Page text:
- Alvin Kamara appears overvalued. Despite his suspension, Mark Ingram’s ADP remains closer than average to Kamara’s. Historically, backs of Kamara’s type (S1) have performed the poorest vs. both their same-team counterpart and the average RB in terms of win percentage. Drafters are signaling that they expect Ingram to have a valuable role, and yet Kamara is being drafted ahead of players I prefer like Kareem Hunt, Melvin Gordon, and Leonard Fournette, among others. Those are all B1 backs, without the market-implied threat from someone of Ingram’s caliber. That doesn’t necessarily mean Ingram is a target. He’s sporting an S2 profile but is the most expensive of that type.
- Likewise, Christian McCaffrey and C.J. Anderson’s ADP are closer than average. Anderson’s S2 profile is the most desirable profile in this analysis, and I like him as a later round RB.
- When people draft Jordan Howard, they’re probably expecting to get a B1 back. But they’re really getting an S1. Howard’s ADP is on the high end for this type of back, and there are plenty of enticing options later on. I’m fading. Tarik Cohen is an S2 back, but his ADP is also on the higher end for this profile. I’m holding in dynasty, but not targeting in redraft unless he falls a bit. Note that Shawn Siegele makes an excellent case for Cohen as a Zero RB target.
- Joe Mixon is going even earlier than Howard, but his counterpart Giovani Bernard is going much later than Cohen. Bernard obviously has a better track record, and I like him at his price point.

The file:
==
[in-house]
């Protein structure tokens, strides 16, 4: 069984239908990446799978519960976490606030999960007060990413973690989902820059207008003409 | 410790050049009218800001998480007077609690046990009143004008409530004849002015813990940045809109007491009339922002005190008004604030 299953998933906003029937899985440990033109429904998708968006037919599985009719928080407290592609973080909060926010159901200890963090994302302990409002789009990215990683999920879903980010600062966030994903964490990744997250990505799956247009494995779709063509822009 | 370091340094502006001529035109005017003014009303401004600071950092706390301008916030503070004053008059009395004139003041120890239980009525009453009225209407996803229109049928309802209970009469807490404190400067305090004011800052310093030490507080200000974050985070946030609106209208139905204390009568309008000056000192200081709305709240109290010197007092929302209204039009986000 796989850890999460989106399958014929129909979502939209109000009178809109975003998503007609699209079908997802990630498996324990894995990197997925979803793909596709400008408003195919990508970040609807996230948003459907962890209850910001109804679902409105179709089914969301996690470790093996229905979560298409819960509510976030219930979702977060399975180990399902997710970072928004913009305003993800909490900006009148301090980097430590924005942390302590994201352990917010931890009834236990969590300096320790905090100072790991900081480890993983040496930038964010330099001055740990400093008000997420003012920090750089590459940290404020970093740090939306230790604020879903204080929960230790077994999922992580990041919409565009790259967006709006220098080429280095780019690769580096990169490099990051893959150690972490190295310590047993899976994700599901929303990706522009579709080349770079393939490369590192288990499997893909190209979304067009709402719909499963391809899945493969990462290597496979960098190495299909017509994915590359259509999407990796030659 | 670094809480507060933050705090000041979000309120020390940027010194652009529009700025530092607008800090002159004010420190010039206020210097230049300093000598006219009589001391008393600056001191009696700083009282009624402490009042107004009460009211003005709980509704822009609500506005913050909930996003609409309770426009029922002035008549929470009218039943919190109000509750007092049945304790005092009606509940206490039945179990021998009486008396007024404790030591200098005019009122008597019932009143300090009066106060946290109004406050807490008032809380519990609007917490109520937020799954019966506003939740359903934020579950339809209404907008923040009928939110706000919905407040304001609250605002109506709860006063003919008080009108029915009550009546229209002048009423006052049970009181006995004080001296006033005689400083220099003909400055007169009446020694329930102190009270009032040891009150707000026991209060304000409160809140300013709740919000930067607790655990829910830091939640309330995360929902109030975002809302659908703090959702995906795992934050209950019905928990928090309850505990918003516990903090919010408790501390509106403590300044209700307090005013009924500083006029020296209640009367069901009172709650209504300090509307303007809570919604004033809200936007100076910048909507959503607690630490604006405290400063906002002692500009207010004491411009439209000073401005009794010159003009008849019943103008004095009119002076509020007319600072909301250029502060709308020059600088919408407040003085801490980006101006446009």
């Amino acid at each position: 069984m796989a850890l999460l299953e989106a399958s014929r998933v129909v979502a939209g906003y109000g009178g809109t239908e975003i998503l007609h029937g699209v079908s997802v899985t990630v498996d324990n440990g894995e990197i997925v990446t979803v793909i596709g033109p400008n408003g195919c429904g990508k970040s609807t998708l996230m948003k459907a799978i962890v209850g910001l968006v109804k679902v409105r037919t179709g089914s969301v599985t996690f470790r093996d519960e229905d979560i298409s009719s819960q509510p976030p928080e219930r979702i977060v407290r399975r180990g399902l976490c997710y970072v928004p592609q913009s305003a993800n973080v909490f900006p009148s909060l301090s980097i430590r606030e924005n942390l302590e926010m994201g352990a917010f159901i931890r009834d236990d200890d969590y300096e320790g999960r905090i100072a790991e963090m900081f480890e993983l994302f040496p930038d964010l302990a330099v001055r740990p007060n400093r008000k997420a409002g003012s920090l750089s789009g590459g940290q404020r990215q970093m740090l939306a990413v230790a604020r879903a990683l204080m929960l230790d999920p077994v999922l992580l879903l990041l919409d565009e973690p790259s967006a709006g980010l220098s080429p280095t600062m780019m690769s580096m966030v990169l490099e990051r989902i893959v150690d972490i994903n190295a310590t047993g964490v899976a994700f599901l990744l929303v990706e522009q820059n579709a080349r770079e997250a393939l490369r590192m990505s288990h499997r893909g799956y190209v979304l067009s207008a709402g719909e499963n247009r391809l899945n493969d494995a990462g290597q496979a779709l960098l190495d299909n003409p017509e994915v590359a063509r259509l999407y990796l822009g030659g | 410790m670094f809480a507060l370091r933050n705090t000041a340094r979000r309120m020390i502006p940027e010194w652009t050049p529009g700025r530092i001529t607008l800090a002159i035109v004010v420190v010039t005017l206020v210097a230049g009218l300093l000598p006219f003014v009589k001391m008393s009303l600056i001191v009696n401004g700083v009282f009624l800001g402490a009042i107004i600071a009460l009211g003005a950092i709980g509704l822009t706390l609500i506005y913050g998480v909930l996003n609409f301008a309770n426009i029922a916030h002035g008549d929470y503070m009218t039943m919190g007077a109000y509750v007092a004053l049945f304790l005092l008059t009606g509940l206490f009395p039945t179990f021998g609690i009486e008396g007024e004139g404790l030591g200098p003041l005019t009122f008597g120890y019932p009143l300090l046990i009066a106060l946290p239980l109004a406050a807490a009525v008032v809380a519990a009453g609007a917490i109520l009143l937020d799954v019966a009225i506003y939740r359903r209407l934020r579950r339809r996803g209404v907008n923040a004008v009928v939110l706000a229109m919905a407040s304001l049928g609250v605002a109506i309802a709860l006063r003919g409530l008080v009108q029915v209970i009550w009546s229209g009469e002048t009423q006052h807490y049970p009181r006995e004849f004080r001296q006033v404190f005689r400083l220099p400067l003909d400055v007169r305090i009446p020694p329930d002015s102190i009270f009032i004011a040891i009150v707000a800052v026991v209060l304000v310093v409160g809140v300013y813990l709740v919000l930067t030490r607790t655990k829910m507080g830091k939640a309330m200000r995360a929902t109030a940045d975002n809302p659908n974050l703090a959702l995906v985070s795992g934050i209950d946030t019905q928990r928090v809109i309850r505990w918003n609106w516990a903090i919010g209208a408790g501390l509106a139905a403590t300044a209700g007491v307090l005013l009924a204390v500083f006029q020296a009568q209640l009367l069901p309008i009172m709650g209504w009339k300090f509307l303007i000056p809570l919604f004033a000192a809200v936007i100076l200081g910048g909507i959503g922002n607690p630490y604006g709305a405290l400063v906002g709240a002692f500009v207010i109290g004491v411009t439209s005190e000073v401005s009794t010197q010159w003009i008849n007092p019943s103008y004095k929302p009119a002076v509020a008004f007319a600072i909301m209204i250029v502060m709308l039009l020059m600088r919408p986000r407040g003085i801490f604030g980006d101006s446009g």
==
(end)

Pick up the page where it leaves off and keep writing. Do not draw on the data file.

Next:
- Lamar Miller is being drafted as an S1 back, but D’Onta Foreman’s ADP has been trending down. There’s a decent chance that Miller is a B1 back by the time the season starts, which makes him very appealing at his price.
- Drafters are treating Kenyan Drake as a B1 back. Despite his track record, the draft market doesn’t consider Frank Gore a threat to Drake’s workhorse role. Since Drake is one of the cheapest backs of this profile, he makes an excellent target at his ADP.
- James White fits the S2 profile and carries a modest price tag. He’s a popular target of mine.
- Bilal Powell also fits the S2 profile and is even cheaper. Go on, do it.
- Doug Martin is the cheapest S2 back. He’s had an up and down career, but the up is really enticing.
- A month ago, Rashaad Penny was a B1 back. Now, he’s an S1, and drafters are buying what Pete Carroll is selling as far as Chris Carson’s role is concerned. It still makes sense to target Carson at this price, but he’s approaching the higher end of the range for his S2 profile.
- In much the same fashion, Peyton Barber was a desirable S2 target, but his stock has risen drastically and his ADP is close to surpassing Ronald Jones’. I’m still buying, but if their ADPs flip, I’ll target Jones instead. The S-type backfields really lend themselves to just rolling with the cheaper player.
- Corey Clement isn’t a player I own anywhere, but he’s being drafted (S2) with the expectation of having value.
- McCoy, Collins, and Drake are the three cheapest B1 backs. The fourth-cheapest is Jerick McKinnon. That makes him a target.
- Matt Breida and Austin Ekeler are two of the most expensive B2 backs. This is the least desirable profile; I don’t generally target players in this bucket, and certainly not the most expensive ones.
- Chris Thompson’s ADP is a bit puzzling. He’s one of the more expensive S2 backs but doesn’t expect to be fully recovered until November. I’m passing.
- In Minnesota, despite reports that Latavius Murray could see a big role, drafters are treating Dalvin Cook as the undisputed backfield boss. He’s in the cheaper half of the B1 backs, so I’m targeting.